The coming together of several factions of Syrian rebels against the country's former Al-Qaeda affiliate has upped the ante against the jihadists following their exclusion from peace talks.
Six factions have joined the powerful Ahrar al-Sham group in the battle against Fateh al-Sham Front, which changed its name from Al-Nusra Front last year after breaking ties with Al-Qaeda.
Analysts say this comes as Fateh al-Sham seeks to intimidate its previous allies, as it feels it is being isolated from the armed opposition amid air strikes against the jihadist group.
Fateh al-Sham -- which is listed internationally as a "terrorist" group -- has been excluded from both a fragile nationwide ceasefire in force since December 30 and peace talks held this week in Kazakhstan.
It has been hit in recent weeks by a series of deadly air strikes, most believed to have been carried out by the US-led coalition fighting jihadists.
The Syrian Observatory for Human Rights, a Britain-based monitor, has said Fateh al-Sham appears to believe that local rebels were providing coordinates for the strikes.
The infighting comes after years of Fateh al-Sham battling alongside rebels against President Bashar al-Assad's forces in Idlib province, which is the last major bastion of the armed opposition.
The alliance has complicated the support of Western countries for the armed opposition.
Earlier this week, the jihadist group accused rebels of having brokered a deal to "fight Fateh al-Sham and isolate it".
Fateh al-Sham attacked a rebel base, sparking fighting between it and several factions across the northern provinces of Idlib and Aleppo.
"Fateh al-Sham sees its attack as pre-emptive," said Aymenn al-Tamimi, an expert in jihadist movements, as rebels come under pressure to dissociate themselves from the former Al-Qaeda affiliate.
He noted "the increasing frequency of US air strikes on Fateh al-Sham, which I think the US clearly intended in part as a message to other factions to stay away from merging with Fateh al-Sham."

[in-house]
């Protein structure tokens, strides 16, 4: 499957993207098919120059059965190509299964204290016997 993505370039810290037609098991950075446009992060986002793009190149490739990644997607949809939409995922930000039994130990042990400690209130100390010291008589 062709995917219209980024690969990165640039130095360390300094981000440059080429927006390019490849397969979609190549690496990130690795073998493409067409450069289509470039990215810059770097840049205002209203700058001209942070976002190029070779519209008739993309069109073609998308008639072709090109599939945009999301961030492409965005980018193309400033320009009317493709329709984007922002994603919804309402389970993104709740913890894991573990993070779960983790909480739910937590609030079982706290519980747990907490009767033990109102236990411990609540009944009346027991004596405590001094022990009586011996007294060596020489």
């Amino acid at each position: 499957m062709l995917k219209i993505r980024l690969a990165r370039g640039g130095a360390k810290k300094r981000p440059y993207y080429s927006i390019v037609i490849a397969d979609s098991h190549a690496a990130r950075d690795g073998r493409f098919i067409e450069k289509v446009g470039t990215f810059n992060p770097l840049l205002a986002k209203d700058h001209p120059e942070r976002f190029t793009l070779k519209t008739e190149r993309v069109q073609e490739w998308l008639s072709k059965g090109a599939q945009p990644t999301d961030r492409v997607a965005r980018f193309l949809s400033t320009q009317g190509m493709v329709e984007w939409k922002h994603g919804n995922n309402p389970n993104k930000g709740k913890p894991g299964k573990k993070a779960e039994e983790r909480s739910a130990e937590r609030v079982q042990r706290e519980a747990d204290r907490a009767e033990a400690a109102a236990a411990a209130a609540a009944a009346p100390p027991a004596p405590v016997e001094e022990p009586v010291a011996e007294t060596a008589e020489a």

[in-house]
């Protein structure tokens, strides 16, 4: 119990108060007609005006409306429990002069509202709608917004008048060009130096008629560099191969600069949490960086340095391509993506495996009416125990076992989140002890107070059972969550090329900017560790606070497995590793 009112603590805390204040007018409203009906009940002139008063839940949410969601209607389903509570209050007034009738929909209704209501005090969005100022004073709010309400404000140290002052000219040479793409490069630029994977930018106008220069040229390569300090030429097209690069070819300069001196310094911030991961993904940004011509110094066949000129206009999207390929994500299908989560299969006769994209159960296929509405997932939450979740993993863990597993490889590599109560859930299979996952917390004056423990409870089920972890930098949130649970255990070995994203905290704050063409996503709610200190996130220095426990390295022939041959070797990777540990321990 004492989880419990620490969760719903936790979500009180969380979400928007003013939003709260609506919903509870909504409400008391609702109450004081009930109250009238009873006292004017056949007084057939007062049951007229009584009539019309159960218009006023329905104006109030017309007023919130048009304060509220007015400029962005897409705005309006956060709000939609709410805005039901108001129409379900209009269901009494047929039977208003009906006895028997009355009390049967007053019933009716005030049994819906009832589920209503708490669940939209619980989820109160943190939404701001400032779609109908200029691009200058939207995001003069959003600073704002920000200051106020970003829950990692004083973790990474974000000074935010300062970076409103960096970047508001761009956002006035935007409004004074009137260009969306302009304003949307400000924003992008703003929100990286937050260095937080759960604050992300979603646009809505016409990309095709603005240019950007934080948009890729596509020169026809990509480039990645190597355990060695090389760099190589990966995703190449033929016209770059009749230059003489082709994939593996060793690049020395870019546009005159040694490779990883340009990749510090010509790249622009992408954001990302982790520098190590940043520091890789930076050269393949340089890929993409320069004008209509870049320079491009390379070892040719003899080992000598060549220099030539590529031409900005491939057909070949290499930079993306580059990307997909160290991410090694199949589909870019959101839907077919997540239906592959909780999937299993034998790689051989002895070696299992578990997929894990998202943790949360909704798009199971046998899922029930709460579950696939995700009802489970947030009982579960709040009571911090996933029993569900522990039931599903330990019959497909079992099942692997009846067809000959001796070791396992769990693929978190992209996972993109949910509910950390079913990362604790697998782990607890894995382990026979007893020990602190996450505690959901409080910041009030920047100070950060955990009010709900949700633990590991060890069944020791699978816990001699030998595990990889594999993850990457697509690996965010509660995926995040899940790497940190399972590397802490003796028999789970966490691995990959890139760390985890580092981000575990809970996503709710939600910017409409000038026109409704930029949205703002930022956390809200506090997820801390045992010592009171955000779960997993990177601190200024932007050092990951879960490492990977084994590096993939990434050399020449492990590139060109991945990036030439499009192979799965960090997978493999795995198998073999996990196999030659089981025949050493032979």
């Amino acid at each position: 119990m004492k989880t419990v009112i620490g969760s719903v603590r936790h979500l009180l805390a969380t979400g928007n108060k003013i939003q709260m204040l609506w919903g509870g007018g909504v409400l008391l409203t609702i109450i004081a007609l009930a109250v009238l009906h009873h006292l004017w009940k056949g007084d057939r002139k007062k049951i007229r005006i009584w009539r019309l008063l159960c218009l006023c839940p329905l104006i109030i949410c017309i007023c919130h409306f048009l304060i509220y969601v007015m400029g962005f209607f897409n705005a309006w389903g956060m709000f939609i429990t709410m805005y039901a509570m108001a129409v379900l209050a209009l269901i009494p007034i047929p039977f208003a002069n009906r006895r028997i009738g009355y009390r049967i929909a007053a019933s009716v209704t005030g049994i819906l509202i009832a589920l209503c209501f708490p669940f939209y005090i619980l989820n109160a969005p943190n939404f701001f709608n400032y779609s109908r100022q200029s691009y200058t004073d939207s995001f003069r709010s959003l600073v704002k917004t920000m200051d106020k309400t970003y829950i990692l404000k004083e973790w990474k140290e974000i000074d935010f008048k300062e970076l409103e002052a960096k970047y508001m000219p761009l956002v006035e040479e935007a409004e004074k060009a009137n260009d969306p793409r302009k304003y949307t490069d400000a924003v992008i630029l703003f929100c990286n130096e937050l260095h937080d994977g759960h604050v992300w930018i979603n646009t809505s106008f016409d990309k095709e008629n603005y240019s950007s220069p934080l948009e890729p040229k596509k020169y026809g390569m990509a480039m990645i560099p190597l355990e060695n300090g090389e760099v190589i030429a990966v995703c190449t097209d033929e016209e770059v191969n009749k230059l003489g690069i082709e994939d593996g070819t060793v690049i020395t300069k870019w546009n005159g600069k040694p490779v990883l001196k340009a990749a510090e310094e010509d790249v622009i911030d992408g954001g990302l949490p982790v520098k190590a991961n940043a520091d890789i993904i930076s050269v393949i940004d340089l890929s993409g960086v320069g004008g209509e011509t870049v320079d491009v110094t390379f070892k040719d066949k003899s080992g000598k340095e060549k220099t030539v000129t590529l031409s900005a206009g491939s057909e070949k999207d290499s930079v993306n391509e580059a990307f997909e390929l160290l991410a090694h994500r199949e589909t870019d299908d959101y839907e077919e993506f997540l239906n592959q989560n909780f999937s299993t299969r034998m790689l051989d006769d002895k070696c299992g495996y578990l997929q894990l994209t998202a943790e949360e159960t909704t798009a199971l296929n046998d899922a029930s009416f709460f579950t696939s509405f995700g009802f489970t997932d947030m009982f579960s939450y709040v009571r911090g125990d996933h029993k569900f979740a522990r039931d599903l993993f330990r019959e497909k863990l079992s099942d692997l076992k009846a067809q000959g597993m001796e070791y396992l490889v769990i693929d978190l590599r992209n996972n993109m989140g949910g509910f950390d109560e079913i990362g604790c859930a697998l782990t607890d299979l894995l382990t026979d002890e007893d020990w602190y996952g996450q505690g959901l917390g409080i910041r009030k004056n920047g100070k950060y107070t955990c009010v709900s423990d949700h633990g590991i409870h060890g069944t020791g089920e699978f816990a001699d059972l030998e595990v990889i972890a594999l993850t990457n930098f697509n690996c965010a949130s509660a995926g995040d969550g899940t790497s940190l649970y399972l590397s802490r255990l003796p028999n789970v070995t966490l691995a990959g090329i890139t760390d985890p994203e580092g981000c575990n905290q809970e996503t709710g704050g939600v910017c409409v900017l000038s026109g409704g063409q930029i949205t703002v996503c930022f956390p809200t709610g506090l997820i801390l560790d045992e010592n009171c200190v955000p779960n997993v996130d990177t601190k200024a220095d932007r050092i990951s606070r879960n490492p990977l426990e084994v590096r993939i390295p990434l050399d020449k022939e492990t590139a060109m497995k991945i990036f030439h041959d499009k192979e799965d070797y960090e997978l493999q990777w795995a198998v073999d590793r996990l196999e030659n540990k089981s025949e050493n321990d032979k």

"The US has been intending to isolate Fateh al-Sham in the wider insurgency," he said.
He said "the lack of condolences being paid to Fateh al-Sham by other factions for the loss of fighters and leaders at the hands of these air strikes" could show this strategy was at play.
The armed opposition has for months criticised Fateh al-Sham, accusing it of tarnishing the image of the rebellion because of its ties to Al-Qaeda despite them cutting ties to the group last year.
Tensions between both sides further piqued after the army retook the whole of Aleppo from the rebels last month and they accused each other for the fall of the northern city.
On Thursday, Ahrar al-Sham said in a statement it would consider all attacks against it or its bases "as a declaration of war".
Tamimi said it was unclear how far the factions would go in their fight, but "Ahrar al-Sham did make clear it is trying to act to deter any aggressive action rather than totally eliminate and isolate Fateh al-Sham."
However, "if it does escalate to an existential war, then I have no doubt Fateh al-Sham will defend its holdings to the end," he said.
"Losing out in Idlib would mean the end of Fateh al-Sham as a major player in the Syrian insurgency."
Syria specialist Thomas Pierret said Fateh al-Sham was "taking series of strategic positions to intimidate the factions", but both sides had no interest in continuing the fighting.
The rebels "know a direct confrontation with a jihadist faction of this scope would be suicidal," he said.
And Ahrar al-Sham knew a fight to death with Fateh al-Sham would be "militarily costly".
At the end of Astana, regime supporters Russia and Iran and rebel backer Turkey stressed their determination to fight jihadist groups and the need to dissociate rebel groups from Fateh al-Sham.
Syria's conflict has killed more than 310,000 people and displaced millions since it erupted in 2011 with the brutal repression of anti-government protests.
It has since evolved into a complex war, with the rise of jihadist groups and the involvement of international powers.